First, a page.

All men are boys when they’re small. If I was a boy called Peter, I’d ramble along the forest path to our secret fir-tree and wait there stomping on a red toadstool in my impatience, chewing on a stringy stalk of grass and spitting this way and that. She wouldn’t come, and I’d go back to our secret place the next day, and gnaw the fir-tree’s bark and break off a few branches, then dig a hole with a stick and stare into it for a long time, then piss into the hole, fill it in and go away. Later I’d come back for the last time when the weather’s bad with no-one to meet and through the whispering of the rain I’d hear a familiar voice giggling – and someone else laughing – and in that laughter I’d recognize Victor from the end dacha, the boy that no one would even fight with, he smelt so rotten. I’d set off in a rush and take a floundering leap and fall, and start crawling, scraping my knees raw and bloody, and then from under the fir-tree I’d glimpse the pale little heels covered all over with rust-brown needles, and I’d understand everything, without really understanding anything at all, and I’d fly into a rage and draw myself up to my full height, and for the first time I’d feel something stirring in my blue polka-dotted trunks, and I’d stroke the place and take a closer took at it and I wouldn’t give a damn any longer about the others and I’d become totally engrossed in myself – and then I’d grow up and forget all about it. I’d pump iron, read boring books, memorize facts, follow sports events, laugh with my foul-smelling mouth, and snort out of turn in company, feigning weariness and disillusionment. And then I’d decide I want to get married (Why? I can’t really say why – I suppose it would make some kind of turning-point). I’d meet someone and see her home and get exasperated and buy her the wrong kind of flowers, and on our wedding day I’d set up a final sexual fling on the side, and come running into the registry office, smart as a new button, my eyes glinting devilishly behind my spectacles. I’d mumble a vow to be faithful that no-one would be able to hear, and I’d keep my promise for about a year and a half, tormented by mounting tedium and then I’d move into a new gray high-rise, and on the next floor down I’d spot a girl with bright eyes, a ready smile, a text book and an elegant profile against the light. I’d pretend to be a tutor and offer to explain the theory of relativity to her and then on some particularly dark evening I’d pack my wife off to the first night of her favourite opera, “La Traviata”, having picked up the one and only ticket left in the kiosk in the pedestrian subway – anything for you, my dear, anything at all, you see I haven’t forgotten how much you always loved this opera, remember the bit where they all stand up and he sings: “Now fill the glasses…” and she answers: “… brimming full..” Heavenly! How I envy you. But the first night would fall through somehow – the consumption must have seen off La Traviata a bit ahead of time – and my wife would come back home and bump into the bare-legged school-leaver in the doorway and I would come out, exhausted, in a ravishing and brazen display of rippling muscles, to see what the noise is about and collect a slap to the cheek on the spot marked by a trace of pearly make-up, and with my face gleaming and only half-dressed I’d step out proudly into the dank miserable night, forever, taking nothing with me, to walk round the block three times and take a last look at the window that was so dear to me and now seems so distant, and feel a sudden inexpressible joy at the awakening dream of a new life of freedom, in which I’d meet lots of comely young ladies, including a dark-haired one with a passionate body and a voice issuing from the depths of her magnificent bosom, and a red-haired one, pale and melancholy, and a silent one, with hair of indeterminate colour and pleading eyes, and none of them would fight but only believe and wait patiently, or visit me in my bright bachelor pad and never overstay their welcome. And as I dreamed I’d lengthen my stride and come out onto the empty street dusted with snow, and I’d recall some lines from some other rakish poet like myself: “I wander over newly fallen snow, Fresh powers sprout like lilies in my heart”. And my tracks would lead on across the snow and prickly humps of ice would force their way into my carpet slippers, and behind my blue lips my teeth would start beating out a tattoo, and all the doors in the building would be locked with codes I don’t know. So I’d go back the way I’d come, leaping and scurrying and pulling up my legs like a heron, and I’d come back home red-cheeked, with my behind frozen solid, and I’d be let in, and in the pitch darkness I’d follow the smell and guzzle a couple of helpings of my favourite pea soup with bacon, and I’d cast a satisfied, indifferent gaze around the walls, and my eye would come to rest on a decorative bast shoe dangling from a hook, and then I’d stare at it for a long time, my head empty of dreams, and then I’d feel drowsy and fall asleep with my unfrozen head resting on the table. And later, I’d be woken up and told to carry on living in the same old way, and I’d agree and live out my days until in the final hour I’d collapse on to an iron hospital cot, lower my gnarled and withered hand onto my striped hospital pants, and without feeling a thing, sob softly as I recall the joy of the forest and the first snow, and I’d die peacefully without any hysterics.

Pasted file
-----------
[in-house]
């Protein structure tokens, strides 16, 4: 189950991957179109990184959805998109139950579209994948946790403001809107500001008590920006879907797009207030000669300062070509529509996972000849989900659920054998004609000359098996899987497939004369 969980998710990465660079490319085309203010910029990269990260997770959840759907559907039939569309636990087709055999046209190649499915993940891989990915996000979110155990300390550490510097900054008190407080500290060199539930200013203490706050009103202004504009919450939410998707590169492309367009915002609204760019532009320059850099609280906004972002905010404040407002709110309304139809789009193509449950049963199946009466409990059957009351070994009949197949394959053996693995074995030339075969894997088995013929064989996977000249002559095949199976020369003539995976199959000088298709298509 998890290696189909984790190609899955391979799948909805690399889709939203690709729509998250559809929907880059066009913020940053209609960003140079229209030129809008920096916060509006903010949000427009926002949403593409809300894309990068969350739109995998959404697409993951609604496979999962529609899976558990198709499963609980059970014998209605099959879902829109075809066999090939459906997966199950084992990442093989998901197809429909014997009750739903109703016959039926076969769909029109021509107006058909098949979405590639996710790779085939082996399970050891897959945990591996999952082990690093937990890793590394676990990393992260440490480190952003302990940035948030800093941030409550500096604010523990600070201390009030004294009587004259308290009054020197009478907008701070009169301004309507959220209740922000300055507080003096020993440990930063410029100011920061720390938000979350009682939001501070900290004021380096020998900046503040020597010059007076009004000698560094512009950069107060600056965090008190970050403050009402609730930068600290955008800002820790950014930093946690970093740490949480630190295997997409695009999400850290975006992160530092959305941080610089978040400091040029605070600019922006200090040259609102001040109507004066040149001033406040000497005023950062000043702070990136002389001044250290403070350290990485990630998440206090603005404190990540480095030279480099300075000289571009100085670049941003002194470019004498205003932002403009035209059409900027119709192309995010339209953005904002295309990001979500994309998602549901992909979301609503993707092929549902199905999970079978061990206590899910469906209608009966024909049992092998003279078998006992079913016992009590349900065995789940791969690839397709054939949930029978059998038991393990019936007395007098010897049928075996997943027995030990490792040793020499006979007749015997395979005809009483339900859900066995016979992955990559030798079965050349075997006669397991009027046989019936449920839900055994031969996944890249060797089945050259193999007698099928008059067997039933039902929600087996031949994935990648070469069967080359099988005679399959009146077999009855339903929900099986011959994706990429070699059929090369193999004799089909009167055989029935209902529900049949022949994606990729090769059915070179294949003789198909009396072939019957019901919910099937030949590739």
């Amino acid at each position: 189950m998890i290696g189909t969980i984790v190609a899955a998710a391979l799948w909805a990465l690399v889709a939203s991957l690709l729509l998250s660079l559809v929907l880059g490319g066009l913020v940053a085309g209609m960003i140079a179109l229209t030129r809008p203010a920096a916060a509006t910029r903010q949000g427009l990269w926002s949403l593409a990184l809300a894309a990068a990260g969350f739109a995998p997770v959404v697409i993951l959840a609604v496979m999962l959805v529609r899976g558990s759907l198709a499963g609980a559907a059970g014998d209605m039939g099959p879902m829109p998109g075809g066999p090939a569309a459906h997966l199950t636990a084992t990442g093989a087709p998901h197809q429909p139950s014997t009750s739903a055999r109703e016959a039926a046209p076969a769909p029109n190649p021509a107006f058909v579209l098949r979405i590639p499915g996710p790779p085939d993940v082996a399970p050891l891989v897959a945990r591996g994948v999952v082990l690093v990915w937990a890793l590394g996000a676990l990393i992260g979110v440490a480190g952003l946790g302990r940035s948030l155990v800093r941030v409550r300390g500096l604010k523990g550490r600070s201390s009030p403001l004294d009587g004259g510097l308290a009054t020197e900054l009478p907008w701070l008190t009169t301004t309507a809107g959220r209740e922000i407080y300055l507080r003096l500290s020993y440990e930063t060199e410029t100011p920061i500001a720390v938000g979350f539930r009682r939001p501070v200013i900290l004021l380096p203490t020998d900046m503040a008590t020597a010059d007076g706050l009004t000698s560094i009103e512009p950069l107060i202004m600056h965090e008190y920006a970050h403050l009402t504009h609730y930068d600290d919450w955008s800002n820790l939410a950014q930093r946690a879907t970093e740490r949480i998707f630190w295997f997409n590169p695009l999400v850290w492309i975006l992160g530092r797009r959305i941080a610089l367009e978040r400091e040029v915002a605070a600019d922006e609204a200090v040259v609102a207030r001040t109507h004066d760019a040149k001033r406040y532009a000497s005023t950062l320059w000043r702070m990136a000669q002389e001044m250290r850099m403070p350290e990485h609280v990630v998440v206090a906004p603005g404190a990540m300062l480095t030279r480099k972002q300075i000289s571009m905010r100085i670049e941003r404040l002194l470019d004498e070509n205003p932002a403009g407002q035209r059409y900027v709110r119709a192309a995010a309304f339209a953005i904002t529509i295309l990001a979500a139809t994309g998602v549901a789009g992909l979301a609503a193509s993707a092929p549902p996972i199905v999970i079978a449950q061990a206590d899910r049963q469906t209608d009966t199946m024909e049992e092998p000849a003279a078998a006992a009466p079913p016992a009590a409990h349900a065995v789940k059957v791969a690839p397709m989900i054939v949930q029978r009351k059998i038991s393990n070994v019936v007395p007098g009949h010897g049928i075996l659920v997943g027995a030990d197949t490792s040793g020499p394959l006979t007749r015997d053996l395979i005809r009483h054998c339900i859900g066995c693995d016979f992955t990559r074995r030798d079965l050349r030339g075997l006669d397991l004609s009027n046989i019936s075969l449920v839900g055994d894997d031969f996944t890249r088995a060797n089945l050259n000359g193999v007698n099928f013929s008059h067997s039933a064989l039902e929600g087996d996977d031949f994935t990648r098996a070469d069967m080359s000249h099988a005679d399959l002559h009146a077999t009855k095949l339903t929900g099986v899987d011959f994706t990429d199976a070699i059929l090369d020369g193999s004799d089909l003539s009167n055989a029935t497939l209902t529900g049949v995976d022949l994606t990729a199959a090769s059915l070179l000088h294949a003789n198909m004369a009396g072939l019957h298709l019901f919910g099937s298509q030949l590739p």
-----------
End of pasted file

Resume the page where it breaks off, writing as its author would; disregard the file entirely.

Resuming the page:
Translated by: Andrew Bromfield